truth ? or is it a lie concerning man and God ? 
It must be the latter," she concludes (p. 517). 

Gen. iii, 16 is handled very cautiously. " Unto 

the woman he said, I will greatly multiply thy 

sorrow and thy conception ; in sorrow shalt thou 

bring forth children ; and thy desire shall be to 

thy husband, and he shall rule over thee." This, 

says our exegete, unveils the results of sin, as 

shown in sickness and death. But let the reader 

79 



Christian Science and its Problems 

observe that the immediate cause of these results 
was God. " I will greatly multiply thy sorrow." 
God is thus represented as the cause of sorrow, 
\/pain, evil. How, then, does evil deny God ? The 
fourth proposition on page 7 of Science and Health 
cannot be defended in the light of this text' 

We are anticipating presently to be introduced 
to the origin of mortal mind, and we are brought 
to it in the comment on Gen. iii, 22-24 Here it 
is conceded that it had a definite beginning. The 
first chapter of Genesis, she says, represents crea- 
tion " as spiritual, entire, and good." Here " evil 
has no local habitation or name ; " but the second 
chapter " is to depict the falsity of en-or and its 
effects." But how did this mortal mind arise ? 
If God is good, and God is all, if man when he 
came from the hands of his Creator was a pure 
reflection of God, if " will-power is but an illusion 
of belief " and " not a faculty of soul " (p. 486); if, 
therefore, man has no power in himself to deter- 
mine his own life, whence came mortal mind ? 
What relation does God, who is all, and man, who 
is a reflection of God, sustain to mortal mind, 
which is " error creating other errors ? " This 
question must be answered to save the air castle 
of mortal mind. 

It is unnecessary to follow further the spirit- 
ualizing method of Mrs. Eddy's exegesis. Often 

* See page 47. 
80 



The Philosophy of Christian Science 

she brings passages together in such a relation as 
to create a false impression. Thus she says that 
Christ's imperative command to his disciples was 
to "preach the gospel to every creature," " heal 
the sick^^ (p. 343). Now, healing the sick was not 
included in the great commission and was not 
thus passed on as an authoritative command to 
his Church. She says the firat Christian duty 
Jesus taught his followers was "the healing 
power of truth and love" (p. 336). If by this 
she means that truth and love are healing to a 
sin-sick soul, the statement is not new to Chris- 
tians. If she means that the healing of physical 
disease was the supreme Christian duty that Jesus 
imposed on his followers, it is not true. The error 
at this point is vital. The mission of Jesus to 
the world was not primarily the healing of dis- 
ease His work was spiritual. He came to touch 
the springs of man's deepest life; to break the 
chains of spiritual slavery ; to put hope in the 
heart of the poor and desponding ; to open to the 
blind a new and true view of life ; to usher in 
the acceptable year of the Lord, the kingdom of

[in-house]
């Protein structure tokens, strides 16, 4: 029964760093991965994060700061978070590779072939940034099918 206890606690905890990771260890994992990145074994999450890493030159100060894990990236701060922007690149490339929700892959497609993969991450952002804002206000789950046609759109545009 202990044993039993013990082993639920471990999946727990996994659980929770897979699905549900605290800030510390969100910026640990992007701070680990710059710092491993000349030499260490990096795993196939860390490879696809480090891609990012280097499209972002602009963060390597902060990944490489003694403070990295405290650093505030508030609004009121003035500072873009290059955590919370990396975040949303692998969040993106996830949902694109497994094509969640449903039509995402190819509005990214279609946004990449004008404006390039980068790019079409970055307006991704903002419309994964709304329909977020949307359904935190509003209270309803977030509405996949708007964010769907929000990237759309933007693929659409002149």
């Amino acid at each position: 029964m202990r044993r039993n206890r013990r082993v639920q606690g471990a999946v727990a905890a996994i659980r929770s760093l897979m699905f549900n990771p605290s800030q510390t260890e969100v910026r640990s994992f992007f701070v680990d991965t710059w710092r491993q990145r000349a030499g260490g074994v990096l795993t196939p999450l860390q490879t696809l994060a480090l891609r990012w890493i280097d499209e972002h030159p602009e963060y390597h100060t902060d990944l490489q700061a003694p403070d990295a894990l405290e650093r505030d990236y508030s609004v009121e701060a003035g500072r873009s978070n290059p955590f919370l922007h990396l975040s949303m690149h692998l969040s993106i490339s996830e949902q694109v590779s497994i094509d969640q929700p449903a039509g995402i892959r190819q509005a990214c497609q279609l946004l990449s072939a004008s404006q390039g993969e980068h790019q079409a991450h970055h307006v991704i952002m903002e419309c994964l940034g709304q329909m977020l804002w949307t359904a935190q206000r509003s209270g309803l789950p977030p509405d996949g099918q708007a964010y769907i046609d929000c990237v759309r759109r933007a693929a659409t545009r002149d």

God in the human heart Physical refreshing is 
an incident of this spiritual renewing. He came 
to bring life to the soul of man. He addressed 
the reason, the imagination, the will. He sought 
to restore normal relations between man and God, 

and thus to harmonize the world. He instituted 
(6) 81 



v^ 



/^ 



•' 



Christian Science and its Problems 

a spiritual movement that has progressively con- 
tributed to human well-being in its entire range. 
He was to the individual and thence to society 
a divine uplifting power ; he was the concrete 
expression of divine truth toward man ; he was 
the ideal of life, and be became incarnate in hu- 
manity, that in him humanity might become di- 
vine, and that divinity might become human.* 
But his mission was not to work miracles. He 
sought to hush the report of his miracles ; he 
would be known as a teacher come from God, a 
planter of truth in the mind; a king who had 
come to establish his kingdom — the realm of 
truth, the kingdom of God in which the will of 
God should be done in the whole of human 
lifa 

Too large a place is given to miracles in all 
/that class of teaching to which Christian Science 
belongs. The whole course of nature is miracu- 
lous if the word means the manifestation of divine 
power ; and we are most intimately joined to the 
course of nature. Nature is not thus confined to 
things that are material, but includes all estab- 
lished order, whether it be in the region of sense 
or of spirit It is not improbable that in view of 
man's free agency, which has been used in the in- 
terest of evil — the assertion of his personality 
above scientific order — God may deviate from 

* John Hi, lY ; xii, 47 ; xviii, 37 ; xvii, 21, 23. 

82 



The Philosophy of Christian Science 

the course of nature in the interest of grace, but 
as we cannot think of God acting without law, 
miracles must still be natural — ^that is, dispensed 
by the higher law of perfect reason acting with 
regard to the most beneficent purposa Hence it 
is nature that should be emphasized, and it is na- ^ n 
ture we need, and less the supernatural, in order 
to correctly conceive the Gospel and the king- 
dom of God. In fact, it is the regular and not the 
irregular course of nature that Christianity en- 
courages. Thus it may ultimately be discovered 
that many of the miracles of Jesus were wrought 
under some psychic law unknown to his time, 
some law, it is true, discoverable to human genius ;